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AT&T Can Acquire Time Warner, District Court Rules


The Washington DC, District Court on Tuesday gave the go-ahead for AT&T’s $85 billion merger with Time Warner, a decision with far-reaching implications for AT&T and the media and advertising industries.

Despite the hefty price tag, industry observers initially expected AT&T’s offer to breeze through under a corporate-friendly administration. The last time the Justice Department blocked a vertical merger of two companies from different parts of the same supply chain was in 1972 when Ford Motors tried to acquire one of only two US spark plug manufacturers.

The DOJ argued AT&T would be incentivized to raise prices for Time Warner content and consumer subscriptions after the deal, but the two companies said the merger is more about right-sizing to compete with online technology, as opposed to muscling out legacy multichannel video programming distributors (aka telcos).

With Time Warner content in its arsenal, AT&T’s nascent ad platform would help supplant lost cord-cutter business and thus keep down subscription prices, AT&T CEO Randall Stephenson said during the trial.

“If you miss one technology cycle, it may not kill you, but it will make you sick for a very long time,” Stephenson said, alluding to how companies such as Netflix, Amazon and Google are running away with market-share growth.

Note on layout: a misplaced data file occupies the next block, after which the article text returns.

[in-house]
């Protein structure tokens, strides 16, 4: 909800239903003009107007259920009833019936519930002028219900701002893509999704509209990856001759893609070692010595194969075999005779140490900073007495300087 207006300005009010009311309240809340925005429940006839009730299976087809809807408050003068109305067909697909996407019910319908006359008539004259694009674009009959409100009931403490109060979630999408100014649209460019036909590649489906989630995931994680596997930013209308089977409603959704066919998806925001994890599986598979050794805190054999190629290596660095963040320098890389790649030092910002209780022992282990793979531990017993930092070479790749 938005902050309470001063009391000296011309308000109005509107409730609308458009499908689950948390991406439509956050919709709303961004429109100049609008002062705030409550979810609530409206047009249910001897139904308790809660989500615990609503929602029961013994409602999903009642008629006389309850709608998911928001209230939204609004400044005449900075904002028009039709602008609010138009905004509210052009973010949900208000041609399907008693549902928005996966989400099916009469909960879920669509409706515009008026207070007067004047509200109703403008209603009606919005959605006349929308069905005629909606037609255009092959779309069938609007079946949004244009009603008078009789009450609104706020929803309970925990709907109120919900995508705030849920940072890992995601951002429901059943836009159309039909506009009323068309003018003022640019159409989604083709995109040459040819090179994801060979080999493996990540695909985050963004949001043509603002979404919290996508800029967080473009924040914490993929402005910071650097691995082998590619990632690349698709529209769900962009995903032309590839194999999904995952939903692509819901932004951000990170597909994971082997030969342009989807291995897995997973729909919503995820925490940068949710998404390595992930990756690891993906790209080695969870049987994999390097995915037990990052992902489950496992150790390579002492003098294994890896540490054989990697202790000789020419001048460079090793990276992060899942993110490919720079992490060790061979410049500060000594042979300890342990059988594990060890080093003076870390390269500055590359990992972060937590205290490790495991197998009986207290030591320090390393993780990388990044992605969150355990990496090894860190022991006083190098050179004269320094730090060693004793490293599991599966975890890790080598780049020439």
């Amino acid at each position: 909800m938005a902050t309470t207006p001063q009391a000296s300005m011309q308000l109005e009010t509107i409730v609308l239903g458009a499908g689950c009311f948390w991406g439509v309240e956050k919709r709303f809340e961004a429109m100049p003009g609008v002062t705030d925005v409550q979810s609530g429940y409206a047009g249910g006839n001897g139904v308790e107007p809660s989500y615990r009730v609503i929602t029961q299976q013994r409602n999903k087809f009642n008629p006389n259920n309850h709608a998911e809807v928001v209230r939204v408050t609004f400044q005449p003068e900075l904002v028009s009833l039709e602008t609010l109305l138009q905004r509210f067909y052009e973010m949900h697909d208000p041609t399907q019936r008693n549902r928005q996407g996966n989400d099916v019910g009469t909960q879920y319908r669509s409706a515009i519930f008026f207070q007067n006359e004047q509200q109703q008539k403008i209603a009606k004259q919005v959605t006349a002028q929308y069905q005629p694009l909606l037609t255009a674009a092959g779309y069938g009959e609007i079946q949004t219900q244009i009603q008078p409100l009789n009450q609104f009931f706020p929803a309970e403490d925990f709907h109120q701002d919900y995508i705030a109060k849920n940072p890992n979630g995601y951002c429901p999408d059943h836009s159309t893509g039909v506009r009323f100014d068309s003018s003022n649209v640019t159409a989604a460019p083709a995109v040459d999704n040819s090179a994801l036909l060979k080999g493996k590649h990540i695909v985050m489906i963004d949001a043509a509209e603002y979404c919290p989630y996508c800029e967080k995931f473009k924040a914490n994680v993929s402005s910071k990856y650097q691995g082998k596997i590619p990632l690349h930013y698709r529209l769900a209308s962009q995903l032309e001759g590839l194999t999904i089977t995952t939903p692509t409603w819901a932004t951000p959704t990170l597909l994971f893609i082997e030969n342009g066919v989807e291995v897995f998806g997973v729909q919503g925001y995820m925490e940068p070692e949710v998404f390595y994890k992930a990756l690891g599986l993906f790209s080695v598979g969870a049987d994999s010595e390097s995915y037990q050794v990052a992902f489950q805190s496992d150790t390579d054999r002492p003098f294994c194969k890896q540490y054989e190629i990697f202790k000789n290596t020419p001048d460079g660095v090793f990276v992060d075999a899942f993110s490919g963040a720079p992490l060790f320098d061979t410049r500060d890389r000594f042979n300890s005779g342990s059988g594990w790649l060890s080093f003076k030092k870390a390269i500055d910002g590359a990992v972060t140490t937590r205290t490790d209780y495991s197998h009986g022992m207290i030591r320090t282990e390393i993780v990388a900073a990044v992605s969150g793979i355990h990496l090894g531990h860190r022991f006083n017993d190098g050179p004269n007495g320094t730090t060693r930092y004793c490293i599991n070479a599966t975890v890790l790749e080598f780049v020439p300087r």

Time Warner CEO Jeff Bewkes testified in April that online video streaming platforms had hit the media giant with a “double whammy” by pulling ads online and subscribers out of cable TV bundles.

For AT&T, Time Warner was well worth the wait and hassle – though the case may not yet be over, considering the DOJ may appeal the decision to the Supreme Court.

AT&T’s Advertising and Analytics group, which the company has been assembling since it hired GroupM’s Brian Lesser last August, is built on a three-legged stool of data, distribution and content, but it hasn’t actually had the content in place to support the product.

Having Time Warner’s Turner television assets, including CNN, TBS and Turner Sports, “is of paramount importance in terms of building the platform,” Lesser said in January at AdExchanger’s Industry Preview.

Now Lesser and the ad tech team he’s assembled can put plans in motion.

Lesser positioned the AT&T platform as an alternative to reach addressable audiences at scale without wading through murky video content on YouTube and Facebook. Consumers are bludgeoned by performance advertising online and brands can’t rely on quality content, he said, but “what better canvas to fix that than a marketplace with only professionally produced content?”

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